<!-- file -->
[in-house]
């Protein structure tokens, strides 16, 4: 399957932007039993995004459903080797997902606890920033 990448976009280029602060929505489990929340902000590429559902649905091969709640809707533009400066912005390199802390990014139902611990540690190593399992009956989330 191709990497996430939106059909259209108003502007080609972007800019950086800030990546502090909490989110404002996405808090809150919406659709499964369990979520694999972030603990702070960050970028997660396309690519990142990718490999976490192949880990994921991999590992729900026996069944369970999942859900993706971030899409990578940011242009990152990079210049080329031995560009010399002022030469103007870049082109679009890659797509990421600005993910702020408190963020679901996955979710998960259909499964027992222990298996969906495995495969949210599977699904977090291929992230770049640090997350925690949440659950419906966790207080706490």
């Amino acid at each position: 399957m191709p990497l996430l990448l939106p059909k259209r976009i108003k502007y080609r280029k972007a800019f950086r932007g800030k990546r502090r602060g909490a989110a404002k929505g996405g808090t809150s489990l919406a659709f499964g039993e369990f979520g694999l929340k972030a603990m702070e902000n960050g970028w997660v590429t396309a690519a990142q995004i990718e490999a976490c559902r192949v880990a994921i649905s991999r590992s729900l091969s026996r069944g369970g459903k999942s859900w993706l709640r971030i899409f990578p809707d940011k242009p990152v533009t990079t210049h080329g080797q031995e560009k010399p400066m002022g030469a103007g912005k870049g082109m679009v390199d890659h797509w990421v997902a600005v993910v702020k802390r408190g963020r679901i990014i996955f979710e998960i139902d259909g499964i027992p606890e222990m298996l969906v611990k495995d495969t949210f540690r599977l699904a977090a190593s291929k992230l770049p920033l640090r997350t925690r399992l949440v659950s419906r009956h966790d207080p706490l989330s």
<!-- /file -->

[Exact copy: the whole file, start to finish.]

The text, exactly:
[in-house]
């Protein structure tokens, strides 16, 4: 399957932007039993995004459903080797997902606890920033 990448976009280029602060929505489990929340902000590429559902649905091969709640809707533009400066912005390199802390990014139902611990540690190593399992009956989330 191709990497996430939106059909259209108003502007080609972007800019950086800030990546502090909490989110404002996405808090809150919406659709499964369990979520694999972030603990702070960050970028997660396309690519990142990718490999976490192949880990994921991999590992729900026996069944369970999942859900993706971030899409990578940011242009990152990079210049080329031995560009010399002022030469103007870049082109679009890659797509990421600005993910702020408190963020679901996955979710998960259909499964027992222990298996969906495995495969949210599977699904977090291929992230770049640090997350925690949440659950419906966790207080706490």
């Amino acid at each position: 399957m191709p990497l996430l990448l939106p059909k259209r976009i108003k502007y080609r280029k972007a800019f950086r932007g800030k990546r502090r602060g909490a989110a404002k929505g996405g808090t809150s489990l919406a659709f499964g039993e369990f979520g694999l929340k972030a603990m702070e902000n960050g970028w997660v590429t396309a690519a990142q995004i990718e490999a976490c559902r192949v880990a994921i649905s991999r590992s729900l091969s026996r069944g369970g459903k999942s859900w993706l709640r971030i899409f990578p809707d940011k242009p990152v533009t990079t210049h080329g080797q031995e560009k010399p400066m002022g030469a103007g912005k870049g082109m679009v390199d890659h797509w990421v997902a600005v993910v702020k802390r408190g963020r679901i990014i996955f979710e998960i139902d259909g499964i027992p606890e222990m298996l969906v611990k495995d495969t949210f540690r599977l699904a977090a190593s291929k992230l770049p920033l640090r997350t925690r399992l949440v659950s419906r009956h966790d207080p706490l989330s």